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Dolphins defense shows the Vikings how to 'phinnish'

I'm creating a new word to describe the old-school, 2010 Miami Dolphins. The 2-and-0-on-the-road, run-it-down-your-throat, stuff-you-at-the-goal-line Miami Dolphins. The "we make teal look mean" Miami Dolphins. Get ready for it…


It loosely and phonetically connects the theme of this article to Miami's undefeated team. Let it mean whatever you want it to mean. It's what they do. It's how they play. It's who they are.

The Tony SparanoDolphins do not simply accept defeat. On the contrary, more often than not, they find a way to win. 'Phinnish football reads like this:

» Heading into 2008, Sparano's first season, Miami had one of the worst passing games in the NFL. It started the season 0-2, was outscored 51-24, and looked destined to go 4-12. So they took a chance and implemented the Wildcat offense, an innovative use of misdirection that became the Dolphins' calling card. It wasn't just a gimmick to help sustain drives, but a diverse package capable of producing explosive plays. Since incorporating the Wildcat, the Dolphins have gone 20-12.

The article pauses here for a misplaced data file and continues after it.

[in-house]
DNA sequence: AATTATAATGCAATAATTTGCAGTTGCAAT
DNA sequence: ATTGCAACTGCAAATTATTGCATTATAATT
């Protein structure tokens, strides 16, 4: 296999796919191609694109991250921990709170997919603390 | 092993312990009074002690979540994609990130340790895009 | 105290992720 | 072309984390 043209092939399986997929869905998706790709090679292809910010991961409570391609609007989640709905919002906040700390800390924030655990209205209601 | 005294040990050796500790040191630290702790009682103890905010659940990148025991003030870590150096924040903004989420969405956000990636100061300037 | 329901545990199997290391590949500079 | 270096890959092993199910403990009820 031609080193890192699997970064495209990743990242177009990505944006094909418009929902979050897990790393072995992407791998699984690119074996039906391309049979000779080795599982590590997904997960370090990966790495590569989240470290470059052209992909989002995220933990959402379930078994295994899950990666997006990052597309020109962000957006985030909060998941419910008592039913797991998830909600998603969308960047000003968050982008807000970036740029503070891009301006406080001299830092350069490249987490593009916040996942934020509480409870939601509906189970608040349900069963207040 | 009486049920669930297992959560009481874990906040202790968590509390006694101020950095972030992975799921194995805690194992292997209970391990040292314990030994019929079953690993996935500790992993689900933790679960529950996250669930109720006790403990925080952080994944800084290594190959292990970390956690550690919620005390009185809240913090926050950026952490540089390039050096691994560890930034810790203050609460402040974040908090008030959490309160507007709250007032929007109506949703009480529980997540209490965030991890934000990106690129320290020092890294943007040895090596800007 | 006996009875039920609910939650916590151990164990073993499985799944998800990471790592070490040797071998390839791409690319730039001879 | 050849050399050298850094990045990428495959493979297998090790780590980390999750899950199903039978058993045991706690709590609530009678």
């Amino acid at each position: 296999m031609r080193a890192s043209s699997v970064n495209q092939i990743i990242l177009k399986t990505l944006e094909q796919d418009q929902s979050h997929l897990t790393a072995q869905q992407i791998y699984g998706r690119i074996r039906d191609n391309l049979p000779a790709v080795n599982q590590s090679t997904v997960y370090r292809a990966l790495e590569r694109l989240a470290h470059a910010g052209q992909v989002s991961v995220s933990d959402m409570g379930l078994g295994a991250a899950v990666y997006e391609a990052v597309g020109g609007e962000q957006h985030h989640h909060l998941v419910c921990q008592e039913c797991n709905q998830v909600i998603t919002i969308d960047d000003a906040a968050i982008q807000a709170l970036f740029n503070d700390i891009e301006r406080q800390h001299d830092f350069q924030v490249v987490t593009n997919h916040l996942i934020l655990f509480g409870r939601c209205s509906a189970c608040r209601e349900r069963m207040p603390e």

» During Sparano's tenure, the Dolphins have the NFL's third-fewest penalties and fourth-fewest turnovers. They are 17-6 in games decided by single digits, and 11-7 on the road. They have won in places like New England, Denver, Kansas City, New York, Jacksonville, and now... Minnesota.

Nothing could define my new favorite word better than the Dolphins' goal-line stand against the Vikings last Sunday. Historically, the Metrodome provides one of the league's best home-field advantages, and the Vikings were undefeated there last year.

The Dolphins were clinging to a 14-10 lead late in the fourth quarter, when running back Ronnie Brown fumbled the football.

It was an especially poorly timed turnover, considering the Dolphins' defense had already been on the field for over 31 minutes and was beginning to fatigue.

They looked tired as Adrian Peterson rushed for 20 yards on the next three plays.

With just over three minutes remaining in the game, the Vikings faced a third-and-goal from the Dolphins' 4 yard line. Our Anatomy of a Play segment illustrates how the Dolphins' defense denied one of the league's best running backs, on his 27th and 28th carries of the game, from scoring the go-ahead touchdown.

Time to get 'Phinnish!

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